That definitely looks like a good starting point. Just hoping someone knows whether or not it'll support the out params before I spend too much time digging into it.

Well, Python itself doesn't handle "out" parameters... The win32
extensions mostly access the defined Win32 API... May not be that useful
for ad-hoc interfaces.

The ctypes library may be a more direct means -- it interfaces
between Python objects (with specific attributes/properties) used as
data types and the C-language calling conventions... "ctypes exports the
byref() function which is used to pass parameters by reference"

PowerShell likely uses the same method you'd need in Python --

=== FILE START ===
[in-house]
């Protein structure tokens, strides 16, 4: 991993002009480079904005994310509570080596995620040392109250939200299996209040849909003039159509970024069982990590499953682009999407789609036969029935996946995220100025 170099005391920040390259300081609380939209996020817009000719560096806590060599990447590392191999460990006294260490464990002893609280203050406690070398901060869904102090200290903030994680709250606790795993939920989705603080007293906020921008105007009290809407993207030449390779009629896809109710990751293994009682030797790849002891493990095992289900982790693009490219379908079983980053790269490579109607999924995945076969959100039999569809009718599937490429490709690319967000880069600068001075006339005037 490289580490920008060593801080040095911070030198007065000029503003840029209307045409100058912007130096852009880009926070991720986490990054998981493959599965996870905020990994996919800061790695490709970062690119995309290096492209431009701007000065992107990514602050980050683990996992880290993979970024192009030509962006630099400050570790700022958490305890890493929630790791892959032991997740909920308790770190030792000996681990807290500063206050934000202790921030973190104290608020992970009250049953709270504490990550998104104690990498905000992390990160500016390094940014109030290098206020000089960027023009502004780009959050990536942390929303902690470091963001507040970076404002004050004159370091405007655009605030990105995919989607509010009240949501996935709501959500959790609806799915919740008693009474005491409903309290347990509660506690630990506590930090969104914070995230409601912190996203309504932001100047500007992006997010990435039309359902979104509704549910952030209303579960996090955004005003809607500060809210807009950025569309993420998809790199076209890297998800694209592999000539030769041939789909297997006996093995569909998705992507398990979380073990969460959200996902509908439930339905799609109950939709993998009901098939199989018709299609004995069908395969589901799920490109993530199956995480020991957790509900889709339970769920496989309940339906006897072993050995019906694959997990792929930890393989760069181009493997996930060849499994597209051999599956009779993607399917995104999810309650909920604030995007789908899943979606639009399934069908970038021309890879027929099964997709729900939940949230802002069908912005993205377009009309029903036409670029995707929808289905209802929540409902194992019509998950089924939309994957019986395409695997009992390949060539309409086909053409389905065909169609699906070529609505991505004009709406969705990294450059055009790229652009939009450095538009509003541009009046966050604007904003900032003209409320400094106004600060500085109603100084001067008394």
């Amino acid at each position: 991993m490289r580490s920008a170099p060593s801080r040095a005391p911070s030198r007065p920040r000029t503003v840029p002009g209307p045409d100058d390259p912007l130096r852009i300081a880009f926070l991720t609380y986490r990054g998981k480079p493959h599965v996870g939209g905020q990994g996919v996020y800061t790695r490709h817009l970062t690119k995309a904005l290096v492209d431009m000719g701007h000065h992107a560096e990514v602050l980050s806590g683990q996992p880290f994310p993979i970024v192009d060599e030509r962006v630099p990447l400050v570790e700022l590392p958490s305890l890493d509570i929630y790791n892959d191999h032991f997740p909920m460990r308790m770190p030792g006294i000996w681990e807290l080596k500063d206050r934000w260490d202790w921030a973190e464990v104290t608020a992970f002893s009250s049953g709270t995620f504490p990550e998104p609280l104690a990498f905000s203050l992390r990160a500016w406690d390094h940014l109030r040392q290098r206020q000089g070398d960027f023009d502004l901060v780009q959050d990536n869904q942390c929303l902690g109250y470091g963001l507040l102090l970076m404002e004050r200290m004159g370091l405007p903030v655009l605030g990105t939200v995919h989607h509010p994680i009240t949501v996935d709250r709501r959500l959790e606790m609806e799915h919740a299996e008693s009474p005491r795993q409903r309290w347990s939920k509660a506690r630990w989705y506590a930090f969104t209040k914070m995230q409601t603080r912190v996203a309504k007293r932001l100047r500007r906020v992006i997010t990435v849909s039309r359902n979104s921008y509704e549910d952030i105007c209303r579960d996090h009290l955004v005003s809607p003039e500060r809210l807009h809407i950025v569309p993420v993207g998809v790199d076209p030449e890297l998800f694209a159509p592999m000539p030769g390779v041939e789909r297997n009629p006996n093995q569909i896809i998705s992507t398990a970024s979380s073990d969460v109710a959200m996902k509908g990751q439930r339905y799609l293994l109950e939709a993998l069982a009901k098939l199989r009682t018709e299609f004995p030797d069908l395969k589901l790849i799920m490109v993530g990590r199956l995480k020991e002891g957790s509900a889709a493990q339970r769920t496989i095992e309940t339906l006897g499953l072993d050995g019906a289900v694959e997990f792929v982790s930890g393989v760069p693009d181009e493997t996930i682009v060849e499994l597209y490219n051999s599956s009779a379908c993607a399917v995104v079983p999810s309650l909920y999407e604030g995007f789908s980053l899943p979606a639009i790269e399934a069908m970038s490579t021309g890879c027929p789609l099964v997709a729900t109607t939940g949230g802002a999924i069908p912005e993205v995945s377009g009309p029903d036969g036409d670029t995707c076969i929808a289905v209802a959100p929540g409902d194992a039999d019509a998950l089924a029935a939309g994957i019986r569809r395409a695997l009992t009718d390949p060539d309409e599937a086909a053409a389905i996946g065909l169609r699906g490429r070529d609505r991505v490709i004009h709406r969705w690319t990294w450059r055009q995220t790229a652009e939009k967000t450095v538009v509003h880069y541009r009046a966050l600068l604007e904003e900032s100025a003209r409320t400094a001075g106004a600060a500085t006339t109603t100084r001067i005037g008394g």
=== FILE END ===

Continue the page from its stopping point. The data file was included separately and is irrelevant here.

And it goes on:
passing a mutable object (an array in PS), but the receiver would need
to be expecting such an object.
 
M

Mark Hammond

That definitely looks like a good starting point. Just hoping
someone knows whether or not it'll support the out params before I
spend too much time digging into it.

"out" params are best supported if the object supplied a typelib - then
Python knows the params are out and does the right thing automagically.
If out params are detected, the result of the function will be a tuple
of (real_result, out_param1, ...)

Even if no typelib is supported, you can access them with a little pain
via the win32com.client.Dispatch() object. You might like to follow up
to the (e-mail address removed) mailing list where many people will be
able to help.

HTH,

Mark
 
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Paul Kölle

Hi,

Am 10.12.2012 20:13, schrieb bitbucket:
I have an existing Windows application which provides an OLE
Automation (IDispatch) interface. I'm not able to change that
interface. I'd like to call it from a scripting language. I figure